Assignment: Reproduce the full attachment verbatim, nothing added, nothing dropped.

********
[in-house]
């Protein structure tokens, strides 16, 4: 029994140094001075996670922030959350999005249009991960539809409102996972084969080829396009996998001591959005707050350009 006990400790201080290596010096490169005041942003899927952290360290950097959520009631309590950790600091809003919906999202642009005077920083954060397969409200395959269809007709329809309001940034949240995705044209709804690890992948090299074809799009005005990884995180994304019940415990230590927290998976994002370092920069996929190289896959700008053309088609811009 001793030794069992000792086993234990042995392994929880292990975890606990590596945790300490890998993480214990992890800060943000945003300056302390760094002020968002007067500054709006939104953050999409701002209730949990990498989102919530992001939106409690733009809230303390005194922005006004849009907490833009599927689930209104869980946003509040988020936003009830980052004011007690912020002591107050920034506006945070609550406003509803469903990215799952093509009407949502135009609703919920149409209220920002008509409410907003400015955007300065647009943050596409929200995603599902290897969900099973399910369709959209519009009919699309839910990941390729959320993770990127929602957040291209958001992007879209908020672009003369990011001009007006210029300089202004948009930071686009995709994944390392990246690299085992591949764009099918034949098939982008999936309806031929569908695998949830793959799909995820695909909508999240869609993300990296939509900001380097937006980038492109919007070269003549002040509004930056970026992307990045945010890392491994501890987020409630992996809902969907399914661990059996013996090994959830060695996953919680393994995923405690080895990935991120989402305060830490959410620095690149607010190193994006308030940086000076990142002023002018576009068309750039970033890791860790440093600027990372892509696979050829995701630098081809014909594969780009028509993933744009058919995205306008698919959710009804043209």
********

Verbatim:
[in-house]
């Protein structure tokens, strides 16, 4: 029994140094001075996670922030959350999005249009991960539809409102996972084969080829396009996998001591959005707050350009 006990400790201080290596010096490169005041942003899927952290360290950097959520009631309590950790600091809003919906999202642009005077920083954060397969409200395959269809007709329809309001940034949240995705044209709804690890992948090299074809799009005005990884995180994304019940415990230590927290998976994002370092920069996929190289896959700008053309088609811009 001793030794069992000792086993234990042995392994929880292990975890606990590596945790300490890998993480214990992890800060943000945003300056302390760094002020968002007067500054709006939104953050999409701002209730949990990498989102919530992001939106409690733009809230303390005194922005006004849009907490833009599927689930209104869980946003509040988020936003009830980052004011007690912020002591107050920034506006945070609550406003509803469903990215799952093509009407949502135009609703919920149409209220920002008509409410907003400015955007300065647009943050596409929200995603599902290897969900099973399910369709959209519009009919699309839910990941390729959320993770990127929602957040291209958001992007879209908020672009003369990011001009007006210029300089202004948009930071686009995709994944390392990246690299085992591949764009099918034949098939982008999936309806031929569908695998949830793959799909995820695909909508999240869609993300990296939509900001380097937006980038492109919007070269003549002040509004930056970026992307990045945010890392491994501890987020409630992996809902969907399914661990059996013996090994959830060695996953919680393994995923405690080895990935991120989402305060830490959410620095690149607010190193994006308030940086000076990142002023002018576009068309750039970033890791860790440093600027990372892509696979050829995701630098081809014909594969780009028509993933744009058919995205306008698919959710009804043209």